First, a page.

NRRI completes field study of environmental impact of road salt alternative, starts lab study of grit alternatives.
Finding ways to keep drivers safe on snowy, icy winter roads has long been a goal of the Minnesota Department of Transportation. Minimizing the environmental impact is also a goal. NRRI research is helping in that effort.
Potassium acetate – a derivative of vinegar – is well known as a deicing chemical used to deice airplane wings. It works effectively in temperatures down to -15 °F and is not corrosive. Commonly used road salt stops being effective below 15-25 °F.
Also, it’s long been known that road salt – sodium chloride – on winter roads washes into freshwater resources and accumulates over time. It corrodes vehicles and other infrastructure and is toxic to wildlife. Seeking an alternative, MnDOT tested potassium acetate on roads and found that it worked well but needed to know if it has an environmental impact.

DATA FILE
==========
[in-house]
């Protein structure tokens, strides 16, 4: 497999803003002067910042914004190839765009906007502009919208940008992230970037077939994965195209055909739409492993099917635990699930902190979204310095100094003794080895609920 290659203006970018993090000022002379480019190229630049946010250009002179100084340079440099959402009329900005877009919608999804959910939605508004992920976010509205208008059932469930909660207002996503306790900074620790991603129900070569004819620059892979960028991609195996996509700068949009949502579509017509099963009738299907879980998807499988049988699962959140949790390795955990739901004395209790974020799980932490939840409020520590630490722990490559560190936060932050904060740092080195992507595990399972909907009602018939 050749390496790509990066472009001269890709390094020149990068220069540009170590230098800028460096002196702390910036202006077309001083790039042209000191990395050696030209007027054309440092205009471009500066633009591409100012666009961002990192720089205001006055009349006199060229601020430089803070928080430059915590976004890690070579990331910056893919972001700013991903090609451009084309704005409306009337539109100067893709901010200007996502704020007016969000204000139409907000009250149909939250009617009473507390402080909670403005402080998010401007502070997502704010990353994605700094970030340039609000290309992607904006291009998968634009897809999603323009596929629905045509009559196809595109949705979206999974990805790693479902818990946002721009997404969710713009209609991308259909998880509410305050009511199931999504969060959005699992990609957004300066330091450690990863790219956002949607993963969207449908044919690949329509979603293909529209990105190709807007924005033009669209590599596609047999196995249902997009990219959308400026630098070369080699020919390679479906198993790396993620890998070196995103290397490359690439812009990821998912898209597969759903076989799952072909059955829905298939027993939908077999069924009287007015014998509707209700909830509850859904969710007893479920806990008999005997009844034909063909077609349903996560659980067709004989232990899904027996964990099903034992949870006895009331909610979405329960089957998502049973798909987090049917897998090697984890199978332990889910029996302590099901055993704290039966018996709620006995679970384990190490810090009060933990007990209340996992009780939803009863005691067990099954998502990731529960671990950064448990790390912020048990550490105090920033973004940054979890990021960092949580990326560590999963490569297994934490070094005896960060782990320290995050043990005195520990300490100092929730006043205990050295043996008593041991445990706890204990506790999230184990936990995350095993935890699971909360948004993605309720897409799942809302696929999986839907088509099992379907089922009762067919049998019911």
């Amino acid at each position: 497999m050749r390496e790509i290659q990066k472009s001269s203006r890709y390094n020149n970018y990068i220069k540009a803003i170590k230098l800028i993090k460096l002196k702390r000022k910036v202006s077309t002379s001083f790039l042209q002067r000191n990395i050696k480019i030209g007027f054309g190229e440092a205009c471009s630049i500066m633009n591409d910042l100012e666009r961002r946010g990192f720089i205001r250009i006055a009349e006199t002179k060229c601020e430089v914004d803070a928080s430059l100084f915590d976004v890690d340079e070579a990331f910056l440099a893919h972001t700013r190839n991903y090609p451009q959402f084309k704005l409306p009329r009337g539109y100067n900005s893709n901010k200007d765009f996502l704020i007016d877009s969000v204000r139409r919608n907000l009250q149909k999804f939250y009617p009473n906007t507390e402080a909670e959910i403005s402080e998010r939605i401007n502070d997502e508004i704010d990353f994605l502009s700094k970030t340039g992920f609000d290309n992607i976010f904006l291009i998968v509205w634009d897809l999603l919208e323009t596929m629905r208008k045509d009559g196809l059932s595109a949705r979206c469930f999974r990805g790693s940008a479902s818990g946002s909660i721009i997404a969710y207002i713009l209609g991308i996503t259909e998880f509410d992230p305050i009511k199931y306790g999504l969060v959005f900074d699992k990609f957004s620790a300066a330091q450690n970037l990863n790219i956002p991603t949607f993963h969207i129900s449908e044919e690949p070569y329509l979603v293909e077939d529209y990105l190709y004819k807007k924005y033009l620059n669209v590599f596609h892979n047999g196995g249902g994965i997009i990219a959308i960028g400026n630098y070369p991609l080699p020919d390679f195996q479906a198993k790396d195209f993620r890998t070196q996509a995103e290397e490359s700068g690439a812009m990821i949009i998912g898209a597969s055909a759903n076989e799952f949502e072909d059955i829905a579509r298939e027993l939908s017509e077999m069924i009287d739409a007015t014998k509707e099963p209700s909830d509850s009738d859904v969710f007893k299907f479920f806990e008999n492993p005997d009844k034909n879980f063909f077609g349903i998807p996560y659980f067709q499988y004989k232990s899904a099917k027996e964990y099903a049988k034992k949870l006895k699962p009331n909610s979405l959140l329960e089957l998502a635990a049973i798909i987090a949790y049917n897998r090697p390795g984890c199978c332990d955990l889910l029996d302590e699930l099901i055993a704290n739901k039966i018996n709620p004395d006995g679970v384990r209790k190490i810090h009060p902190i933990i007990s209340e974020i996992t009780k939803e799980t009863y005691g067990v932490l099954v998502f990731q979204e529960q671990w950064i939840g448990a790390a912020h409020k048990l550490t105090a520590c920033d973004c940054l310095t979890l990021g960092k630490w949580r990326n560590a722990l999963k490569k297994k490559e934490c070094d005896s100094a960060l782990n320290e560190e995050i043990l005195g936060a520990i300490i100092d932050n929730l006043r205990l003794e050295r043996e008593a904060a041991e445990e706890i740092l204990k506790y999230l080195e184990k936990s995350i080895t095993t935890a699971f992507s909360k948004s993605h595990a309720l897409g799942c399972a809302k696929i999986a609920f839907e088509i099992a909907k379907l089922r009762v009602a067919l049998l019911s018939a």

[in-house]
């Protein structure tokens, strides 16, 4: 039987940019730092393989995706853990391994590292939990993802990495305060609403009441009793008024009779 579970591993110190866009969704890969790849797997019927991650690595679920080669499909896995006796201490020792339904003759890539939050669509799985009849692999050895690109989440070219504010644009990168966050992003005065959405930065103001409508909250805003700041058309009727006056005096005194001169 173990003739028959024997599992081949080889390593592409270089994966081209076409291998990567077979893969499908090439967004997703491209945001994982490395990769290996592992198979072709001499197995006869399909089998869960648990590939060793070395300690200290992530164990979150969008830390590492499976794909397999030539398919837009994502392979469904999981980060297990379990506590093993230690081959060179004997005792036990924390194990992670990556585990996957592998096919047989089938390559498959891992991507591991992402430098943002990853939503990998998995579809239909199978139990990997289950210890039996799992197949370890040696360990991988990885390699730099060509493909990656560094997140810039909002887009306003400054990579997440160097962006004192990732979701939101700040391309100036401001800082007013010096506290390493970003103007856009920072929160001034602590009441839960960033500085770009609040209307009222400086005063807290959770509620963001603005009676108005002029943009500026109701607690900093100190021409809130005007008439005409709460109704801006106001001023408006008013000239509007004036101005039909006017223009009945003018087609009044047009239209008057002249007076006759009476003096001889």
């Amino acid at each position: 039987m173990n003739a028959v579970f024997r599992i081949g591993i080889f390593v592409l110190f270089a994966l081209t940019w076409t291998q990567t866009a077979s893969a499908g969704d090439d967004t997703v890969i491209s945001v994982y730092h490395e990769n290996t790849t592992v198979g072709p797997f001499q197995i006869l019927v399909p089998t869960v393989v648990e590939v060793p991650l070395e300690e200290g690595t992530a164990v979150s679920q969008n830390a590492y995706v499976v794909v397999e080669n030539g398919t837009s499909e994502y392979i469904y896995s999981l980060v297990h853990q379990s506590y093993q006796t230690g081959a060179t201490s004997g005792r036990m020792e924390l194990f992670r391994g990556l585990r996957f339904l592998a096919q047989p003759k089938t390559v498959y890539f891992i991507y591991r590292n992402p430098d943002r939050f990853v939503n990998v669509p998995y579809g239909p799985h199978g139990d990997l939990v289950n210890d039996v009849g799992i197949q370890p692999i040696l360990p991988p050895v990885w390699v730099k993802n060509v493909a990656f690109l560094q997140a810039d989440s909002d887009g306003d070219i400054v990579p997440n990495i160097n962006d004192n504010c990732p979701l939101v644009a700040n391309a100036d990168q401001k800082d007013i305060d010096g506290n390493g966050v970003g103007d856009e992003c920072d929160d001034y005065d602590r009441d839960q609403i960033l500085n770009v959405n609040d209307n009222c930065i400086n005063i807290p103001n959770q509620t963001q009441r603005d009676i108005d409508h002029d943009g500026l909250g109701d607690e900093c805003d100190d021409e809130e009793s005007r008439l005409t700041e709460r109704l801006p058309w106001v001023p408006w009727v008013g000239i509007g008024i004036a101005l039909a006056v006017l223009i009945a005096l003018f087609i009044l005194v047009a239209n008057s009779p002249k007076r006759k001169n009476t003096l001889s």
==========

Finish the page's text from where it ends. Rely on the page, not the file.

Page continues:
The field portion of the NRRI project, spanning the winters of 2020 through 2021, used automatic samplers to collect snowmelt runoff from a stretch of I-35 treated with potassium acetate near Lake Superior. The Blatnik and Bong Bridges connecting Duluth and Superior were also treated. Water samples were also collected directly from Lake Superior, which receives the traffic spray.
After each snow event, researchers grabbed shovels and braved the cold to collect the water for testing.
“The team effort was impressive,” said Chan Lan Chun, NRRI environmental engineer and co-principal investigator on the project. “They had to carefully watch the weather and be out in the cold for 5 – 6 hours at a time.”